Prdm14 initiates lymphoblastic leukemia after expanding a population of cells resembling common lymphoid progenitors.

Department of Molecular and Human Genetics, Baylor College of Medicine, Houston, TX, USA.
Oncogene (Impact Factor: 8.56). 02/2011; 30(25):2859-73. DOI: 10.1038/onc.2011.12
Source: PubMed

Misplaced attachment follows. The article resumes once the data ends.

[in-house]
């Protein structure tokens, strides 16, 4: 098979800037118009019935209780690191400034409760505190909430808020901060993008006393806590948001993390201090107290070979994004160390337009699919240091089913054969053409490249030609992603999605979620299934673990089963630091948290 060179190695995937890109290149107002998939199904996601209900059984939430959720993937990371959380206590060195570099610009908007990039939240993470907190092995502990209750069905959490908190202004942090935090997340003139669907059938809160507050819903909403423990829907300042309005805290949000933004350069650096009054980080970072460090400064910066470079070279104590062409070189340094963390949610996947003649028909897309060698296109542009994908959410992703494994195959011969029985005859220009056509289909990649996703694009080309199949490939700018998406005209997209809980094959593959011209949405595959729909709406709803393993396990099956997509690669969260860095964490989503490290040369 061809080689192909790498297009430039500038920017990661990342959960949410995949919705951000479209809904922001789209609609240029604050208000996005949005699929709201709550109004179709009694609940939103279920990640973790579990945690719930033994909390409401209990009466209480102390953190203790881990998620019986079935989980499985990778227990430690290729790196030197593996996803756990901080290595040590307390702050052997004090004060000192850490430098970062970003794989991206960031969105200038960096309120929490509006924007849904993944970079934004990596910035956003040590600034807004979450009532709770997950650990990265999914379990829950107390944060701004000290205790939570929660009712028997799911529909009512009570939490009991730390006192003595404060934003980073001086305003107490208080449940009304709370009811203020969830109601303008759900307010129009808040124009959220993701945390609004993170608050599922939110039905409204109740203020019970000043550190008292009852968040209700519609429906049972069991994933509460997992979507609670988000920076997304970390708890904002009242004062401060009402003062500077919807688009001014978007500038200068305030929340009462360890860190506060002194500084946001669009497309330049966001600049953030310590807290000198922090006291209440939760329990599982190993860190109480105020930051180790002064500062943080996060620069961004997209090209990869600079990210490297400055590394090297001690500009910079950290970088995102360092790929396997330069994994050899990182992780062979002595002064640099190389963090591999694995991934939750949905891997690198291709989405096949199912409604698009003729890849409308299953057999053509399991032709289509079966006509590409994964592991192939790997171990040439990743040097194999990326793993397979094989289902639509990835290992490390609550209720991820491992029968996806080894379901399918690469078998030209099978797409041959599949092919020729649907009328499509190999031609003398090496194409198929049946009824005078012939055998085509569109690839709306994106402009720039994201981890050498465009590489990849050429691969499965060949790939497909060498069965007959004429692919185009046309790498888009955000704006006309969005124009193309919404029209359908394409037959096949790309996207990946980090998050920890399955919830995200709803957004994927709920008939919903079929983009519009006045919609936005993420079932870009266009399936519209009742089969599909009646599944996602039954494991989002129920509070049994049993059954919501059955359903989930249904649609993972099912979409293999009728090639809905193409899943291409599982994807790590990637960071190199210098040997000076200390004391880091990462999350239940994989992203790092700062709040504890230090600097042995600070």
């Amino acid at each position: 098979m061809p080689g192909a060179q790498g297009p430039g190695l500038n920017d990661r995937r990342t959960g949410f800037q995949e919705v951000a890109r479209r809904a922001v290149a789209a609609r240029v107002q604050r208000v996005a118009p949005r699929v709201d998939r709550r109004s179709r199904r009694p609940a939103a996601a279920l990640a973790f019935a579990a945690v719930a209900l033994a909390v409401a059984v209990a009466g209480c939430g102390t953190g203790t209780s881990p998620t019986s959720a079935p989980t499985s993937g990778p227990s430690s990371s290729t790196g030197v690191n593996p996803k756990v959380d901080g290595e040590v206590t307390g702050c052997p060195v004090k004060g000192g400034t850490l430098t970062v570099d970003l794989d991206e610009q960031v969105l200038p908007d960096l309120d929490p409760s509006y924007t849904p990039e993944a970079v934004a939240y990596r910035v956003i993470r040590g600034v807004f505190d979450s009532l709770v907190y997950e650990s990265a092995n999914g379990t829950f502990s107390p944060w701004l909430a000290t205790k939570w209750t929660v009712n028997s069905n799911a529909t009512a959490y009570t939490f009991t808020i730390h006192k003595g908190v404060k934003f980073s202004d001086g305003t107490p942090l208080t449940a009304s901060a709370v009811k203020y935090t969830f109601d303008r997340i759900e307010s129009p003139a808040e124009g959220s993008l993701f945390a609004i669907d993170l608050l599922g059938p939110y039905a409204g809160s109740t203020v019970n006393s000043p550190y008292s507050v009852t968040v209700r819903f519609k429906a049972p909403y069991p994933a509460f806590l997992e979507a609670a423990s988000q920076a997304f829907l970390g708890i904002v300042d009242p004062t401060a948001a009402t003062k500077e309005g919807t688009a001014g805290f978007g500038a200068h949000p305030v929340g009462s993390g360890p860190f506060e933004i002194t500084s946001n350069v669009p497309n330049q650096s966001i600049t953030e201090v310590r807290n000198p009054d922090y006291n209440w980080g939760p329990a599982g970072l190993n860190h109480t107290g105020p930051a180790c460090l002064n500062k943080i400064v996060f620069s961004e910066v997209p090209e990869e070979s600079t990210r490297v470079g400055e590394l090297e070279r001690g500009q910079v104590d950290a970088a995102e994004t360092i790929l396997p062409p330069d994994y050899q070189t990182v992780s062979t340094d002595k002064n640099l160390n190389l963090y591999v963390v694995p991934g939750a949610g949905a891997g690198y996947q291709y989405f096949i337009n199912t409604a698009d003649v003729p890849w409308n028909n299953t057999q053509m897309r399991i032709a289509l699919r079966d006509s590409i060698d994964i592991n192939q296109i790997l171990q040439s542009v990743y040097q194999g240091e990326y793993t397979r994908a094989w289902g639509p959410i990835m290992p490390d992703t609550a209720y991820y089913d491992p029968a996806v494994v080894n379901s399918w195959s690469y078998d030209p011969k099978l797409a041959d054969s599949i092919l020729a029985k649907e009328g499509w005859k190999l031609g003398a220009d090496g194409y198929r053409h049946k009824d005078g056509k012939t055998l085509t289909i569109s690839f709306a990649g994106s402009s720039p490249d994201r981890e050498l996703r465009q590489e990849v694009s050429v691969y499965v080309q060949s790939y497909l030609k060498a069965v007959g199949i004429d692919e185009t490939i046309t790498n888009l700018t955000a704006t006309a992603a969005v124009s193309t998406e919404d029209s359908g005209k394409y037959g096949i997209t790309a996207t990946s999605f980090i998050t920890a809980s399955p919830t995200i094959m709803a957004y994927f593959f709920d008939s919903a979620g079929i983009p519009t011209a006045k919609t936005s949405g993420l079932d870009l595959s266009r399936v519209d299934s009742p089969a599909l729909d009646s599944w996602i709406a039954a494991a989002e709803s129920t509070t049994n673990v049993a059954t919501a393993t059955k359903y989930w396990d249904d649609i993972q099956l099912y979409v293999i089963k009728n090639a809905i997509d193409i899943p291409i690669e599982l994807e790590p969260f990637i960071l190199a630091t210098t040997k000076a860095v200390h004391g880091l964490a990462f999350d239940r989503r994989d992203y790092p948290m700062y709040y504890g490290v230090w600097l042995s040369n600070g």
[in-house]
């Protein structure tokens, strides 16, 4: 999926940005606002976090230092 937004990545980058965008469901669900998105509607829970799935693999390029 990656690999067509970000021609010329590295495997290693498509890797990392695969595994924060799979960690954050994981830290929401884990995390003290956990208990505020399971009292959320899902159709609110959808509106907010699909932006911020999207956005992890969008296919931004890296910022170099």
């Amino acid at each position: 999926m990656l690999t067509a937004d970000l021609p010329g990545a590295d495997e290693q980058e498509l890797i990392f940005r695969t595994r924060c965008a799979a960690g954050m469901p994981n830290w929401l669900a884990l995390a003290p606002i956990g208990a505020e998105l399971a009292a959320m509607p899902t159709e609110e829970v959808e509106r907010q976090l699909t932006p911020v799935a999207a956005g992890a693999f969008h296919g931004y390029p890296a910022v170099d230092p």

ABSTRACT Understanding the heterogeneous genetic mechanisms of tumor initiation in lymphoid leukemias (LL) will lead to improvements in prognostic classification and treatment regimens. In previous studies of mouse leukemias, we showed that retroviral insertion at the ecotropic viral insertion site 32 locus leads to increased expression of Prdm14, a pluripotency gene implicated in the self-renewal capacity of embryonic stem cells and the early stages of breast cancer. Here, we show that PRDM14 is also overexpressed in ∼25% of human lymphoid neoplasms, with increased frequencies in T-cell acute LL and hyperdiploid precursor B-cell acute LL. To test if Prdm14 overexpression could initiate leukemia, mice were transduced with bone marrow cells transfected with a Prdm14 expression vector. LLs developed in 96% of female mice and 42% of male mice. Before the onset of leukemia, differentiation of transduced cells was biased up to 1000-fold toward cells with features of common lymphoid progenitors (CLPs), and lymphoid differentiation showed a relative block at the pro-B stage. Microarray gene expression analysis of expanded CLP-like cells before the onset of leukemia demonstrated upregulation of genes involved in pluripotency, tumor initiation, early B-lineage commitment, Wnt/Ras signaling and the epithelial-to-mesenchymal transition. Among the dysregulated genes were imprinted genes and non-coding RNAs including Dlk1 and Meg3, which are also key pluripotency mediators. Heightened expression of the estrogen-dependent oncogene, Myb, in tumors suggests a basis for the increased frequency of cancer in female mice. These data provide the first direct evidence for the association of Prdm14 with cancer initiation in an in vivo mouse model and in human lymphoid malignancies, while suggesting mechanisms for Prdm14's mode of action.

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